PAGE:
(photo credit: INIMAGE)
Charging people who are normative personal users of marijuana with criminal offenses is wrong and a change in policy is needed, Public Security Minister Gilad Erdan said on Monday.
Erdan was speaking to the Knesset Special Committee on Drug and Alcohol Abuse as part his effort to push forward a plan to decriminalize marijuana use by first-time offenders. The plan must gain support in the Knesset to make the changes in legislation needed for its full implementation “I was among the biggest objectors to easing legal treatment for cannabis users, but reviewing our policies on this matter is essential,” Erdan said.
“I still think that using drugs on a regular basis is harmful, but we are trying to emphasize here the care-taking, prevention and education on this issue.”
The cabinet on Sunday approved the proposed reform.
If the reforms are adopted, people caught with non-medical cannabis will incur fines rather than face jail time and may not face criminal charges until their fourth offense.
Erdan responded to claims that the new policy will encourage the police to increase enforcement of the law in order to increase revenues from fines.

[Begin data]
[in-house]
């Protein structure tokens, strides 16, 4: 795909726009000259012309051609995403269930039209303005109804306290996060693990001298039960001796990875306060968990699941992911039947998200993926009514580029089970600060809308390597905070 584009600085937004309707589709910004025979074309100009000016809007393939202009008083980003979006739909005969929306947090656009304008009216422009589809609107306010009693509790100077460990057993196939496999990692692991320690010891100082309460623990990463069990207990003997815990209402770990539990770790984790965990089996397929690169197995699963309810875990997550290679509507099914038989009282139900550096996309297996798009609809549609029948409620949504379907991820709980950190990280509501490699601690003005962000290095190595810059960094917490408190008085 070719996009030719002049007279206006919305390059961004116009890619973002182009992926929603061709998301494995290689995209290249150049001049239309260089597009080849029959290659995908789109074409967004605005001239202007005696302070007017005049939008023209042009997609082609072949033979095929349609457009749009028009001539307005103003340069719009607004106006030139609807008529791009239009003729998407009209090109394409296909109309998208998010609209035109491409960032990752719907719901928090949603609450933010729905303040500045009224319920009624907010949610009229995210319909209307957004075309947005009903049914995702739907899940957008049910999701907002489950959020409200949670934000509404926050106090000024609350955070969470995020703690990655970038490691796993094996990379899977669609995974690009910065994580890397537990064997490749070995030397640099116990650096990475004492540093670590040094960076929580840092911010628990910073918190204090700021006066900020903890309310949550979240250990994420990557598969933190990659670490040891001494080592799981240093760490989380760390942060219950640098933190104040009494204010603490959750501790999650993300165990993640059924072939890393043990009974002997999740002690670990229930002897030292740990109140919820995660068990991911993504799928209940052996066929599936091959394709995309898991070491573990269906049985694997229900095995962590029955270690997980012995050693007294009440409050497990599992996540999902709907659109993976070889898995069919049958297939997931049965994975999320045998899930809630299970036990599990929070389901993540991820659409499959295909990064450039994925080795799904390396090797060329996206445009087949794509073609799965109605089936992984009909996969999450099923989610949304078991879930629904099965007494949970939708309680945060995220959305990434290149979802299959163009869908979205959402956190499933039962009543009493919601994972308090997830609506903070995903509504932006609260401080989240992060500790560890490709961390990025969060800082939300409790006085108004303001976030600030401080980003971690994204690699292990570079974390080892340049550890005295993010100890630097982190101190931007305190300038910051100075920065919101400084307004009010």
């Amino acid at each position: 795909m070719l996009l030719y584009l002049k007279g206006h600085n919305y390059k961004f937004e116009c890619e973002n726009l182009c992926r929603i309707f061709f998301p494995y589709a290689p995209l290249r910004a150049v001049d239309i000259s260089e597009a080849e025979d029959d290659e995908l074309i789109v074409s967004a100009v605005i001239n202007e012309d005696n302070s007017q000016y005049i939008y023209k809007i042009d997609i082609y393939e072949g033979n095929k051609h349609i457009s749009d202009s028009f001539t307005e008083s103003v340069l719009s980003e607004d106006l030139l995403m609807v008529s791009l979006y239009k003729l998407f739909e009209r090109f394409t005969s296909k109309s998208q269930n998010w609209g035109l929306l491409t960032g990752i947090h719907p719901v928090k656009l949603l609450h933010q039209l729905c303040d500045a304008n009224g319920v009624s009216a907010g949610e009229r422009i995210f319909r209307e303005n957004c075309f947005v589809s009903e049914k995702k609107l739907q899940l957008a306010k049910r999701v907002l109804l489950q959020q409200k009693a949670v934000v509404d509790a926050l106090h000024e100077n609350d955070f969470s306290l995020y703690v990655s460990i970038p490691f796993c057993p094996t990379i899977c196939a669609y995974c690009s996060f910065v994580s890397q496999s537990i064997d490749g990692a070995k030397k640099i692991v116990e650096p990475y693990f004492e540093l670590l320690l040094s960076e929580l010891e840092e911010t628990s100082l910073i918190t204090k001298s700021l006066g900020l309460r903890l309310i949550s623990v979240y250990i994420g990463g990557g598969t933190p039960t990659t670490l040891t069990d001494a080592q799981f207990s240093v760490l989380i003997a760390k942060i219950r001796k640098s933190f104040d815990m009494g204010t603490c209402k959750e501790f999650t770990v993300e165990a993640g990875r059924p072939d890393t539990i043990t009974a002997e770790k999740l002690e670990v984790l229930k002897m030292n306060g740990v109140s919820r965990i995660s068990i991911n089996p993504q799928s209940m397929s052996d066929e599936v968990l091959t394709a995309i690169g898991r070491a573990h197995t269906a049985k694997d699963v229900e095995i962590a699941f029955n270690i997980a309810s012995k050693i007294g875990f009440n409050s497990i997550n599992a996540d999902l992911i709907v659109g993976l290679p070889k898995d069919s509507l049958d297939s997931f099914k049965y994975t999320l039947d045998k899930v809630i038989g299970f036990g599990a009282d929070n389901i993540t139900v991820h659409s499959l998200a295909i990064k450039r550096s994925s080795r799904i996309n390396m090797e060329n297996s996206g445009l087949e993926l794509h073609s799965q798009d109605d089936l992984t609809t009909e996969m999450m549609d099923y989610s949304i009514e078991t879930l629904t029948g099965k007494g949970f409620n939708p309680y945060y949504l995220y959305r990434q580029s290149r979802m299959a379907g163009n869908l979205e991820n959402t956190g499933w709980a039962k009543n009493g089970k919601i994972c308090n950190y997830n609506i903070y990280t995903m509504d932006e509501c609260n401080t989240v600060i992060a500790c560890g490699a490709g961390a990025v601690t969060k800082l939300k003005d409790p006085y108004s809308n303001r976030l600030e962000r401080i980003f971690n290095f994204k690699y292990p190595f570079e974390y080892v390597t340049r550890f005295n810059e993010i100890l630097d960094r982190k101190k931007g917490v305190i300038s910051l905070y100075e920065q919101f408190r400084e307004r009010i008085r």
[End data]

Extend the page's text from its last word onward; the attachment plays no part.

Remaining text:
“We are trying to make it possible that money from fines in this matter will not go to the police budget or to the Finance Ministry, but rather to NGOs that deal with education and awareness to the harms made by using drugs.”
Committee head MK Tamar Zandberg (Meretz) called it a joyful moment, when the government finally understood that using cannabis is not a crime and should not bring the criminalization process with it.
“We should not make hundreds of thousands of Israelis criminals against their will,” she said. “This policy is starting to shift us from viewing cannabis [use] as a crime to a situation in which it is not.”
Zandberg added that the desired policy has not yet been achieved and that the committee will continue to oversee the progress of the plan.
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